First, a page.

After a major drop in recent years, global coal demand is forecast to rise by 2.6 percent in 2021 before flattening out to 2025.
A global economic recovery in 2021 is expected to drive a short-lived rebound in coal demand following the major drop this year triggered by the Covid-19 crisis, according to a new report from the International Energy Agency.
However, there is little sign that the world’s coal consumption is set to decline substantially in the coming years, with rising demand in some Asian economies offsetting declines elsewhere. As coal is by far the single largest source of global energy-related carbon emissions, the trends outlined in the report pose a major challenge to efforts to put those emissions on a path compatible with reaching climate and sustainable energy goals.
The past two years have seen historic falls in global coal demand, led by unprecedented drops in the United States and Europe, says Coal 2020, the latest edition of the IEA’s annual market report on the sector. A 1.8 percent decline in coal demand in 2019 resulted mainly from weak growth in electricity demand and low natural gas prices. Latest estimates from the IEA suggest coal demand will have plunged by a further 5 percent in 2020 on the economic fallout from Covid-19.
“The Covid-19 crisis has completely reshaped global coal markets. Before the pandemic, we expected a small rebound in coal demand in 2020, but we have since witnessed the largest drop in coal consumption since the Second World War,” said Keisuke Sadamori, the IEA’s Director of Energy Markets and Security. “The decline would have been even steeper without the strong economic rebound in China – the world’s largest coal consumer – in the second half of the year.”
Based on the assumption of a recovery in the world economy, the IEA report forecasts a 2.6 percent rise in global coal demand in 2021, driven by higher electricity demand and industrial output. China, India and Southeast Asian economies account for most of the growth, although the United States and Europe may also both see their first increases in coal consumption in nearly a decade. However, global coal demand in 2021 is still forecast to remain below 2019 levels and could be even lower if the report’s assumptions for the economic recovery, electricity demand or natural gas prices are not met.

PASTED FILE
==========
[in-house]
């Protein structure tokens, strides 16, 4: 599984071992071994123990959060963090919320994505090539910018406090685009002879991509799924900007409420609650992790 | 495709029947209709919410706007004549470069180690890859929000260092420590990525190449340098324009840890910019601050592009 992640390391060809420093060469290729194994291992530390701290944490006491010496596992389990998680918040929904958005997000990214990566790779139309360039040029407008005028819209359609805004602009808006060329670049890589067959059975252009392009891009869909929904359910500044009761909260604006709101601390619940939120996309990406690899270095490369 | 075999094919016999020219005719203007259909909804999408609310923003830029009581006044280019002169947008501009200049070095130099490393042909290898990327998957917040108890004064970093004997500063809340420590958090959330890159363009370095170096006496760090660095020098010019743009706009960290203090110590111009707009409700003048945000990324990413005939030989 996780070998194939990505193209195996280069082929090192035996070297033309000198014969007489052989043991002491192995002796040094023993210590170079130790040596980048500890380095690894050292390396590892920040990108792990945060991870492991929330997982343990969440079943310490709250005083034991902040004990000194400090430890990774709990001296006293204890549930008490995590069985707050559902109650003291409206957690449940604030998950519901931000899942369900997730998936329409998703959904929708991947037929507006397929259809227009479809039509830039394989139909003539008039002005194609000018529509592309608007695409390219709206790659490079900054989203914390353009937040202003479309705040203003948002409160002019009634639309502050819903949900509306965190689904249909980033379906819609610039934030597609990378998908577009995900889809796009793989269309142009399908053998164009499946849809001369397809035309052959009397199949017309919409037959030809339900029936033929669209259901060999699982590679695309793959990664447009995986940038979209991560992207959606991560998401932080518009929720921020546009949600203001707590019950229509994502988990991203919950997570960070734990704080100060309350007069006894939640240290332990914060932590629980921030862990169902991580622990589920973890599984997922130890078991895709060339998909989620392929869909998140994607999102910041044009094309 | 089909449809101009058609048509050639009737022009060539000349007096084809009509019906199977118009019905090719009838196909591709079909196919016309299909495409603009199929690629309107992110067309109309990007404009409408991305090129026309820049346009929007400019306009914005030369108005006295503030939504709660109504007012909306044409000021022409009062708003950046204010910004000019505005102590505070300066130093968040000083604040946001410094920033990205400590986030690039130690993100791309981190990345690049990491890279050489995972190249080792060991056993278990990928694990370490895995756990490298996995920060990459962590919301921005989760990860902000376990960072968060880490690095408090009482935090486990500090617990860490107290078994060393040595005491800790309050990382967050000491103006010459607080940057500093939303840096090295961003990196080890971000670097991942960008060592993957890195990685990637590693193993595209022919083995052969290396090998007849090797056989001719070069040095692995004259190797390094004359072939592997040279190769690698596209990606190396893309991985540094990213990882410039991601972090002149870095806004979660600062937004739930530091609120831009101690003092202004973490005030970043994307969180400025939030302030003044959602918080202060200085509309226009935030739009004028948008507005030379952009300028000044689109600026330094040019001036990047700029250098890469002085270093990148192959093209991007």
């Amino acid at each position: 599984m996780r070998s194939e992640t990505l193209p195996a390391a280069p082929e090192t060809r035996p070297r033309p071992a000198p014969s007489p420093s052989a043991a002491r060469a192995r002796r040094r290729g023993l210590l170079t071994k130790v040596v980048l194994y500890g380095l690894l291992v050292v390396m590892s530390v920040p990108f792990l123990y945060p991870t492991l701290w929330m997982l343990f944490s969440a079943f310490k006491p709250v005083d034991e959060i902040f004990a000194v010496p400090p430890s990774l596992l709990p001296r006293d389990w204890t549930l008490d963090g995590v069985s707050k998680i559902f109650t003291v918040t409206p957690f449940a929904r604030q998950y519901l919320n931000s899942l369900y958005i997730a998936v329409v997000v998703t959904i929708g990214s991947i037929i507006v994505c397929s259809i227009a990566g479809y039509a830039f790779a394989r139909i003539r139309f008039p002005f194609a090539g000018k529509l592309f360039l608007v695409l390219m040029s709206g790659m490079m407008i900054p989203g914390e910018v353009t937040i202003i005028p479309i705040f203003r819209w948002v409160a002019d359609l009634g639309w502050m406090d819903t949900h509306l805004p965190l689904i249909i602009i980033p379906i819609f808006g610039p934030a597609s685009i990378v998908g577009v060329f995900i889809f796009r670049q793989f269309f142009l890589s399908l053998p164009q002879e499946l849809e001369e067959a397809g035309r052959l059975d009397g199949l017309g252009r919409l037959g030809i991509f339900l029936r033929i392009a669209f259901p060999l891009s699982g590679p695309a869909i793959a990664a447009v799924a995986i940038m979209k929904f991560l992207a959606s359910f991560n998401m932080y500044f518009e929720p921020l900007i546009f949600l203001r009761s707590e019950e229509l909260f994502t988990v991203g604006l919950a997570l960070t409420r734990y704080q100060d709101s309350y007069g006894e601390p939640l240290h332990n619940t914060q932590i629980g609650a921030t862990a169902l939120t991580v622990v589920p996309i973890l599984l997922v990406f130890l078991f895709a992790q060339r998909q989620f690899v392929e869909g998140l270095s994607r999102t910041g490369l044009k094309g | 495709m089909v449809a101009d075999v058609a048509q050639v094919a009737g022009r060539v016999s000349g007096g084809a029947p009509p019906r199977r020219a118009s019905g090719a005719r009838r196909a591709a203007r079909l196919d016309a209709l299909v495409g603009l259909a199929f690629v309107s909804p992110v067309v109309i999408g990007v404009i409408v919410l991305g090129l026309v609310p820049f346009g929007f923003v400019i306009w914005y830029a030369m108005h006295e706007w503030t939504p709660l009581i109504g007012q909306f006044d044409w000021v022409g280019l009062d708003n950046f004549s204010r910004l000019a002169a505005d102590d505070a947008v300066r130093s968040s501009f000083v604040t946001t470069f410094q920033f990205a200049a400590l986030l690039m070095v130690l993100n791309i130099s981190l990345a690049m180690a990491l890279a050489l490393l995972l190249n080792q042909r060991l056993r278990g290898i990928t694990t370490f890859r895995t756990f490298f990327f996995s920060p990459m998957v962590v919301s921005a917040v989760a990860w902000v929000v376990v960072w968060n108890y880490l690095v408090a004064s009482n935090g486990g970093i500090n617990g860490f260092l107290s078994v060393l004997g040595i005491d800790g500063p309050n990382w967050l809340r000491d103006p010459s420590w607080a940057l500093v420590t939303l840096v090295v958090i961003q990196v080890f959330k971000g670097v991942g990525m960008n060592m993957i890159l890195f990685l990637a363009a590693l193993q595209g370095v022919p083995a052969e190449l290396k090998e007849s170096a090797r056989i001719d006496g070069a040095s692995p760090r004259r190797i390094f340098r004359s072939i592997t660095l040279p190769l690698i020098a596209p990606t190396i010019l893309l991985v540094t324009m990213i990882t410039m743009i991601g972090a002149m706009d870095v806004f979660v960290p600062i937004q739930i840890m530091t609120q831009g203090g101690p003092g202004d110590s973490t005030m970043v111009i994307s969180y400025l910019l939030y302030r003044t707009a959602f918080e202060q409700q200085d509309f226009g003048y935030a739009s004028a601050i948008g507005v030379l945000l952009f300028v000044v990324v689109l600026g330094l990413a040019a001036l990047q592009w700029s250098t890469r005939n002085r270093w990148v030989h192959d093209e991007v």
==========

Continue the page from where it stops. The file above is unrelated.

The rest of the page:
The rebound in coal demand in 2021 is set to be short-lived, with coal use forecast to flatten out by 2025 at around 7.4 billion tonnes. This would make 2013, when global coal demand reached 8 billion tonnes, coal’s all-time peak. But while coal’s share in both the electricity mix and the overall energy mix are in steady decline, coal use in absolute terms is not set for a rapid decline in the immediate future.
“Renewables are on track to surpass coal as the largest source of electricity in the world by 2025. And by that time, natural gas will likely have taken over coal as the second largest source of primary energy after oil,” said Mr Sadamori. “But with coal demand still expected to remain steady or to grow in key Asian economies, there is no sign that coal is going to fade away quickly.”
The future of coal will largely be decided in Asia. Today, China and India account for 65 percent of global coal demand. With Japan, Korea, Taiwan and Southeast Asia included, that share rises to 75 percent. China, which currently accounts for half of the world’s coal consumption, will be especially influential. By 2025, the European Union and United States will account for less than 10 percent of global coal demand, down from 37 percent in 2000. This will make the impacts of any further changes in demand in these markets very limited.